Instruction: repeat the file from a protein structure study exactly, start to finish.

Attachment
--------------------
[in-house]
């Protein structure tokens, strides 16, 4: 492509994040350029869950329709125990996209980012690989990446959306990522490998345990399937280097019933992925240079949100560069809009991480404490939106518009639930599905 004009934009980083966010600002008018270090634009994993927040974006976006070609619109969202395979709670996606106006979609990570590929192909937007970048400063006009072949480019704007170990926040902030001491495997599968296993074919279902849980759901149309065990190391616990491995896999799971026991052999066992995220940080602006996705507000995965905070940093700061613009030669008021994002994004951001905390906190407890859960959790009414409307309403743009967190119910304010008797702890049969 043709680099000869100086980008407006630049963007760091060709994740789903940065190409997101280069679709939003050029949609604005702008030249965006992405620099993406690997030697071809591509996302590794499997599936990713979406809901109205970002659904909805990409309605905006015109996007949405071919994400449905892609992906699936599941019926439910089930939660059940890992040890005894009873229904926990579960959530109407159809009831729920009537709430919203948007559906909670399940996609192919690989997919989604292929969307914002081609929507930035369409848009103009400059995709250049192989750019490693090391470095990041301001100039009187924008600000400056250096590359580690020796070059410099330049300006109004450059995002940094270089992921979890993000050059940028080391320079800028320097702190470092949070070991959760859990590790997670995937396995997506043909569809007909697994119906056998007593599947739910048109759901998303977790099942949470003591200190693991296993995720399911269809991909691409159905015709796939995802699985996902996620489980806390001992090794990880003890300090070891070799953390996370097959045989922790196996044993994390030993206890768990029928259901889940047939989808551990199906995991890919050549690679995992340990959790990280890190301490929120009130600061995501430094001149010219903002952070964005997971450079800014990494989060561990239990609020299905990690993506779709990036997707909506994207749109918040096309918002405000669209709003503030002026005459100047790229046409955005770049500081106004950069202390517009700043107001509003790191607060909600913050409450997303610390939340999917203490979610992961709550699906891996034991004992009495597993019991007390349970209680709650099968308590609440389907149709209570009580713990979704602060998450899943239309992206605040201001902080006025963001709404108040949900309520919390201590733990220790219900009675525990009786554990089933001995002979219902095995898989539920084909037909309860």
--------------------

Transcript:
[in-house]
């Protein structure tokens, strides 16, 4: 492509994040350029869950329709125990996209980012690989990446959306990522490998345990399937280097019933992925240079949100560069809009991480404490939106518009639930599905 004009934009980083966010600002008018270090634009994993927040974006976006070609619109969202395979709670996606106006979609990570590929192909937007970048400063006009072949480019704007170990926040902030001491495997599968296993074919279902849980759901149309065990190391616990491995896999799971026991052999066992995220940080602006996705507000995965905070940093700061613009030669008021994002994004951001905390906190407890859960959790009414409307309403743009967190119910304010008797702890049969 043709680099000869100086980008407006630049963007760091060709994740789903940065190409997101280069679709939003050029949609604005702008030249965006992405620099993406690997030697071809591509996302590794499997599936990713979406809901109205970002659904909805990409309605905006015109996007949405071919994400449905892609992906699936599941019926439910089930939660059940890992040890005894009873229904926990579960959530109407159809009831729920009537709430919203948007559906909670399940996609192919690989997919989604292929969307914002081609929507930035369409848009103009400059995709250049192989750019490693090391470095990041301001100039009187924008600000400056250096590359580690020796070059410099330049300006109004450059995002940094270089992921979890993000050059940028080391320079800028320097702190470092949070070991959760859990590790997670995937396995997506043909569809007909697994119906056998007593599947739910048109759901998303977790099942949470003591200190693991296993995720399911269809991909691409159905015709796939995802699985996902996620489980806390001992090794990880003890300090070891070799953390996370097959045989922790196996044993994390030993206890768990029928259901889940047939989808551990199906995991890919050549690679995992340990959790990280890190301490929120009130600061995501430094001149010219903002952070964005997971450079800014990494989060561990239990609020299905990690993506779709990036997707909506994207749109918040096309918002405000669209709003503030002026005459100047790229046409955005770049500081106004950069202390517009700043107001509003790191607060909600913050409450997303610390939340999917203490979610992961709550699906891996034991004992009495597993019991007390349970209680709650099968308590609440389907149709209570009580713990979704602060998450899943239309992206605040201001902080006025963001709404108040949900309520919390201590733990220790219900009675525990009786554990089933001995002979219902095995898989539920084909037909309860």